A lot of people tend to put their navigation menus together carelessly. However, these elements can be critical to the success of your site, and they need to be treated accordingly. Don’t make the same mistake!

How Divi Can Help

Divi enables you to tweak your navigation settings on the fly using its Header and Module customizers, which work much the same way as the tools we discussed during the previous section. If you’d rather switch navigation styles altogether, you can do so by modifying the theme’s settings:


Finally, you can also tweak your post navigation settings, either using the Customizer or the Post Navigation module. This feature enables you to tweak what posts should appear when users click on the Previous or Next options, as well as hiding them globally or for specific devices.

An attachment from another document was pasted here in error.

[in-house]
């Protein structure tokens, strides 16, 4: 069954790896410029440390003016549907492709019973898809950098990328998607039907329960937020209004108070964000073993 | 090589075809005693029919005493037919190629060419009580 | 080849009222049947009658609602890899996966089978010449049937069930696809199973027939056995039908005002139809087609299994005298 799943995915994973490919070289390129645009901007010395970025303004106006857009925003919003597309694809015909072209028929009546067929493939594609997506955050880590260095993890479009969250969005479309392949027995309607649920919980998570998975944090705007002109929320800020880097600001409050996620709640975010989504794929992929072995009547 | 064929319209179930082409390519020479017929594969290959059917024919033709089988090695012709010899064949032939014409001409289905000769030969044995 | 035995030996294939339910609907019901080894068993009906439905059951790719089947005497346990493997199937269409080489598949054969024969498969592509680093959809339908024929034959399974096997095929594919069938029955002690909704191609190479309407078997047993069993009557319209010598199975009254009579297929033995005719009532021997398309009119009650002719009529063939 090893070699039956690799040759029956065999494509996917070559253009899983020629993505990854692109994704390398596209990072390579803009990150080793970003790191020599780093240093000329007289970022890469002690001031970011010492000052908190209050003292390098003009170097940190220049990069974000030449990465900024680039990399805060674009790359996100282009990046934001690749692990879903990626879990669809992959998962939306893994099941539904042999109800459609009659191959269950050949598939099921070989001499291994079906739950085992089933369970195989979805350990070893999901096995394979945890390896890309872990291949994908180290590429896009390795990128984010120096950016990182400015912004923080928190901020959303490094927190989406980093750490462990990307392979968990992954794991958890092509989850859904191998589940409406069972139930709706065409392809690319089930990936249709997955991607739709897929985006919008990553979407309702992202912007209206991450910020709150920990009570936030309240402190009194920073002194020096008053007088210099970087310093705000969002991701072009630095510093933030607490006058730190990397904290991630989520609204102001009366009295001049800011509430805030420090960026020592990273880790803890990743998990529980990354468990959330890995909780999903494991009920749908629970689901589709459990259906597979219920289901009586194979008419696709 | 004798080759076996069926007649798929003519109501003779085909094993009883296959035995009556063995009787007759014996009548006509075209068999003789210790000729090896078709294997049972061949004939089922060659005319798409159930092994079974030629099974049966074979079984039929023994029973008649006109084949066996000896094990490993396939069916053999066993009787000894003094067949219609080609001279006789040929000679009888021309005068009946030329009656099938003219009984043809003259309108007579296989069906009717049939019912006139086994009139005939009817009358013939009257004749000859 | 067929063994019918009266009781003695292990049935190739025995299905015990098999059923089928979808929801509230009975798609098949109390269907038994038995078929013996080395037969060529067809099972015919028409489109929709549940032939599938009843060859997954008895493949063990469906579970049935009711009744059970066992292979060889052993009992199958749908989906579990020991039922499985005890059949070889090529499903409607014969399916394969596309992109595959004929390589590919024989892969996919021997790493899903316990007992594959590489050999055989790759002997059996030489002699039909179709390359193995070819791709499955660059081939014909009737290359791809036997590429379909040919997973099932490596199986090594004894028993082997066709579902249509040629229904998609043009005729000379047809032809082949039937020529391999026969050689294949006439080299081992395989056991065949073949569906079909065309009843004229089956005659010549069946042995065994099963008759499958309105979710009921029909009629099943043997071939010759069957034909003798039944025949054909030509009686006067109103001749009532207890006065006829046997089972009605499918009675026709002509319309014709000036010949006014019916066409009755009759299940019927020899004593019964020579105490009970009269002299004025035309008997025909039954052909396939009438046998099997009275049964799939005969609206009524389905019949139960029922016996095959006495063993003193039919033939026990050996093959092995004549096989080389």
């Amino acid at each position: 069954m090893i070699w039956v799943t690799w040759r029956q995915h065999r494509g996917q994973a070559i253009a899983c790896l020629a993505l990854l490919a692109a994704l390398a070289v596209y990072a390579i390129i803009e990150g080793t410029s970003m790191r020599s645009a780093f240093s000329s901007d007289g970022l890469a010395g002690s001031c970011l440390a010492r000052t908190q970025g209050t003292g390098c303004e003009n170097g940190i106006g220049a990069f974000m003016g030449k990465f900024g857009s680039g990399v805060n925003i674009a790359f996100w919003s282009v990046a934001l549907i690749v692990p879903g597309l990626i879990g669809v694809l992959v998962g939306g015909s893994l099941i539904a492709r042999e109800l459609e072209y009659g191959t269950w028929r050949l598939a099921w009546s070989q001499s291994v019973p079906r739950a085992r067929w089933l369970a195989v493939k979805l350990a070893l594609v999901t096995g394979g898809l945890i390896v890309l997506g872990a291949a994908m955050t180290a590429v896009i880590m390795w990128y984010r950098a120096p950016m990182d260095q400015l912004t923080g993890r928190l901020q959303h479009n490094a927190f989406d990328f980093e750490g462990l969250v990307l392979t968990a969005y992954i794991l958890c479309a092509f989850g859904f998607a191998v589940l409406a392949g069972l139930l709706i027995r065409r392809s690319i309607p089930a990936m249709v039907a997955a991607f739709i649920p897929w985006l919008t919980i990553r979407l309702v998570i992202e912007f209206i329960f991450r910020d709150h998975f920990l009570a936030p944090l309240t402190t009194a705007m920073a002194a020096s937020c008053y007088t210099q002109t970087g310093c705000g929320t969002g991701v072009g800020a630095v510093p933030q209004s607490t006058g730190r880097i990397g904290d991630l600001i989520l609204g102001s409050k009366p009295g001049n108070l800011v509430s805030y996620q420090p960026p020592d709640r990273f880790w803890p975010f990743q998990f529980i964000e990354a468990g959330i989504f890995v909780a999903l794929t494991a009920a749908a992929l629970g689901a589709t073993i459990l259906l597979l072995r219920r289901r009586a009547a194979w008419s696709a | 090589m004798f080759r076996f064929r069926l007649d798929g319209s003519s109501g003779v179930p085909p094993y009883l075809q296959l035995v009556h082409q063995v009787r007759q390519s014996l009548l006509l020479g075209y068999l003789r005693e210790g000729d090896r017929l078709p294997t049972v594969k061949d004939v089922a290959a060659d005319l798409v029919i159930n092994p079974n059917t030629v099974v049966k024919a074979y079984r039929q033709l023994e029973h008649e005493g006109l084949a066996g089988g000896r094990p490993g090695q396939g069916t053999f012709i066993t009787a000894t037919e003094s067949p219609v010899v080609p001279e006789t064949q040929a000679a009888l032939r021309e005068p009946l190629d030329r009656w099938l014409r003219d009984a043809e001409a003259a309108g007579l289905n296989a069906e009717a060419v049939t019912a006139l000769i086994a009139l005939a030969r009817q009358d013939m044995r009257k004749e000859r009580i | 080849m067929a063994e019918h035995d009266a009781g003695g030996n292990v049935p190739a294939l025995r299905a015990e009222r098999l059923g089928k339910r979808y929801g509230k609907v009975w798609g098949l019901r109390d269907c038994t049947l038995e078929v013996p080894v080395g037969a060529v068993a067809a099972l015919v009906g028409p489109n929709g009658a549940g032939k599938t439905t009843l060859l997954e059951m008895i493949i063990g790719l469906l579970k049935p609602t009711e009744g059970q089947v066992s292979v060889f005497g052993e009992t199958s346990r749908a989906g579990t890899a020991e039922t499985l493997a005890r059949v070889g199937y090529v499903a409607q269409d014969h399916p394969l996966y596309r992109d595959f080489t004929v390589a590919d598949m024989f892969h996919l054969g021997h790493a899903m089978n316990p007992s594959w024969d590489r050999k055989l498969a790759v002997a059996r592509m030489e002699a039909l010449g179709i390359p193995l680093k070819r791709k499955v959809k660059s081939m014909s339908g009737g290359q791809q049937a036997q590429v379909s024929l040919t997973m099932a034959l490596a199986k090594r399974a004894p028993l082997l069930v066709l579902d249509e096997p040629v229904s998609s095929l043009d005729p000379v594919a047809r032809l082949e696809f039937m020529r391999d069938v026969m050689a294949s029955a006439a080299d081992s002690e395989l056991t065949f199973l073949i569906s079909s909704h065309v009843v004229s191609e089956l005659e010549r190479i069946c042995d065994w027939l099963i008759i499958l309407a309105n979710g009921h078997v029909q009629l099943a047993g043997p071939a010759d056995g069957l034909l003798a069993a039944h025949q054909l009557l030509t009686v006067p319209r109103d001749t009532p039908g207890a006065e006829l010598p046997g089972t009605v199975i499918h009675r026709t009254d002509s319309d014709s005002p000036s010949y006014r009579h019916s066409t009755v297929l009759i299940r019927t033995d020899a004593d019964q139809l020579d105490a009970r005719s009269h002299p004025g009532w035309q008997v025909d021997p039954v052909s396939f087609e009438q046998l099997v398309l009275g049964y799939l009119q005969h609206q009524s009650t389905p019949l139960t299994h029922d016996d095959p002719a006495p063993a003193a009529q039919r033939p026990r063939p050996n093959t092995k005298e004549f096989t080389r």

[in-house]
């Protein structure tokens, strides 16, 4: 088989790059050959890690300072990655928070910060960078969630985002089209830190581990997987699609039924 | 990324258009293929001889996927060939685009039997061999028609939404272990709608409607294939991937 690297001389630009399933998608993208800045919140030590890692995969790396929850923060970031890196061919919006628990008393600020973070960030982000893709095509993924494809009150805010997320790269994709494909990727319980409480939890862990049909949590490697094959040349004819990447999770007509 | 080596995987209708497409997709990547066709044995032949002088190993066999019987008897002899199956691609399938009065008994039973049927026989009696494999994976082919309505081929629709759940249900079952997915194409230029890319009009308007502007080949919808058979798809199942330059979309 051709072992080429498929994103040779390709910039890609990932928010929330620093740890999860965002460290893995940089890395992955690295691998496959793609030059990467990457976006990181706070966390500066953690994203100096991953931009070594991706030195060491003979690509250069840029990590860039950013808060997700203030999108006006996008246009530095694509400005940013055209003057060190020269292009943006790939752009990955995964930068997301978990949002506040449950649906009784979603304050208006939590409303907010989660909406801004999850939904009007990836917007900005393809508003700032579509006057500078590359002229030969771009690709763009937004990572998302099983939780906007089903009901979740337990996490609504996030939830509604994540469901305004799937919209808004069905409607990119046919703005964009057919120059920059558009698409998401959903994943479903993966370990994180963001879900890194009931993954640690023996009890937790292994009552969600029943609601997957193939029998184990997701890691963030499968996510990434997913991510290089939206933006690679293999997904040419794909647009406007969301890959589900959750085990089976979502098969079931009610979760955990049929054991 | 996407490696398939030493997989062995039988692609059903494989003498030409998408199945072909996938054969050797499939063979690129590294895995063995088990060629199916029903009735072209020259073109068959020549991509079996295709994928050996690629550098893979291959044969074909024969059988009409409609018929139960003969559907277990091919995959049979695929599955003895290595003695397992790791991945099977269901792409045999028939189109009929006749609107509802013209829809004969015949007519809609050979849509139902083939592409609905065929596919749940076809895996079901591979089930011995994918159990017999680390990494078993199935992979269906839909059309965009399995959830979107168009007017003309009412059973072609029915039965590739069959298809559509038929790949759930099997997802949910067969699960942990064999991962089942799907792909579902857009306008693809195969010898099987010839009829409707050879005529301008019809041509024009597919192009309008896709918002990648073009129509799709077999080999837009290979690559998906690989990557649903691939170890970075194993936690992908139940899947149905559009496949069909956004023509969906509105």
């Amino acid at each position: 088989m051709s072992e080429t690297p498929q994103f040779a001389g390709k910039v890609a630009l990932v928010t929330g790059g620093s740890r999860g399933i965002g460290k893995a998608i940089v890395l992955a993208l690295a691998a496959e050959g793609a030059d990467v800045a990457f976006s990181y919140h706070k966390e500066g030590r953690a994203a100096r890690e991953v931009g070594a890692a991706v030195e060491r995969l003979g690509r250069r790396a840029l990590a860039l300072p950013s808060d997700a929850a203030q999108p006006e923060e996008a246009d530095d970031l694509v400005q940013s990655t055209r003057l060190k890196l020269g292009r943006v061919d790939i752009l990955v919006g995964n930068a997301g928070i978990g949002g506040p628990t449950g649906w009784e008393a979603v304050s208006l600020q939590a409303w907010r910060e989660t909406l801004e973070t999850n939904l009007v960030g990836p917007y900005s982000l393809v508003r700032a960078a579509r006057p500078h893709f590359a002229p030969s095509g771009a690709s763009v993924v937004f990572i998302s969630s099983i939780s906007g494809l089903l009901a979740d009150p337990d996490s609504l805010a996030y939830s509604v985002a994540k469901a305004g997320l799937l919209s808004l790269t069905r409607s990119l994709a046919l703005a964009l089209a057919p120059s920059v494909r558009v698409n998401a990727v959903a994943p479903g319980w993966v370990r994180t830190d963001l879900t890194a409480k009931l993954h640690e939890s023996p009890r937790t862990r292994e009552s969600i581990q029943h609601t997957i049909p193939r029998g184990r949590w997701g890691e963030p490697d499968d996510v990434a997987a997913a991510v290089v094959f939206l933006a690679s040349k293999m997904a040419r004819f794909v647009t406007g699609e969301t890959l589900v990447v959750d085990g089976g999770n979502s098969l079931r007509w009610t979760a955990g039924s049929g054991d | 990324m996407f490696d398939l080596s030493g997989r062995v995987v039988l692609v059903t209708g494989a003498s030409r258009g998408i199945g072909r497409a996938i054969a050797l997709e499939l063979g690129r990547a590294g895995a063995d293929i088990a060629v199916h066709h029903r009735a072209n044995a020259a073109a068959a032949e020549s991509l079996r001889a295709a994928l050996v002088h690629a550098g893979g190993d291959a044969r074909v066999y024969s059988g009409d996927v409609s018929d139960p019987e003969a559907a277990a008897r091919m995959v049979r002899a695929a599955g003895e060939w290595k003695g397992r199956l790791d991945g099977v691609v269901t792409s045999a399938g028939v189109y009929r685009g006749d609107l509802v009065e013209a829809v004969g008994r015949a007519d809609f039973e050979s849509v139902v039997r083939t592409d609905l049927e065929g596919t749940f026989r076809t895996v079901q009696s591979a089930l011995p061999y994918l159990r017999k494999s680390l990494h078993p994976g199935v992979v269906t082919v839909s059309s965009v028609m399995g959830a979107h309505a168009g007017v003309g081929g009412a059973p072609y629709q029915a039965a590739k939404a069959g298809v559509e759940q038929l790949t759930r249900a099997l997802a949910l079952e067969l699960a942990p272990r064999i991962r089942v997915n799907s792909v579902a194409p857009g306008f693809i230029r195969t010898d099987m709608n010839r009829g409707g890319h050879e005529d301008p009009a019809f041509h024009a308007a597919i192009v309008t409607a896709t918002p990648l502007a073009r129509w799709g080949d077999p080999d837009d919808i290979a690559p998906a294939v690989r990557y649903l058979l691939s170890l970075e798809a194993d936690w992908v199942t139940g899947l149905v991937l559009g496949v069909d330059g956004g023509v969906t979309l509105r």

3. Unbalanced Negative Space

If used correctly, negative space can enhance the content it surrounds. This enables you to guide the eyes of your visitors to where you want them to go.

An example of good negative space use.

How to use negative space properly.

Conversely, not leaving enough negative space around key sections can cause your website to look cluttered.

An example of a cluttered design.

An example of a cluttered design.

In this example, users may feel overwhelmed, causing them to back away from your site, and to a competitor.

Negative space can also be used to enhance your site’s readability. You can achieve this by leaving some extra space between each subheading, and by using images and lists to break up long paragraphs. The goal here is for your content to look organized and prevent readers from becoming fatigued. You can also apply some of these fundamentals to your website’s overall design to keep things looking clean (as we’ve done for our blog).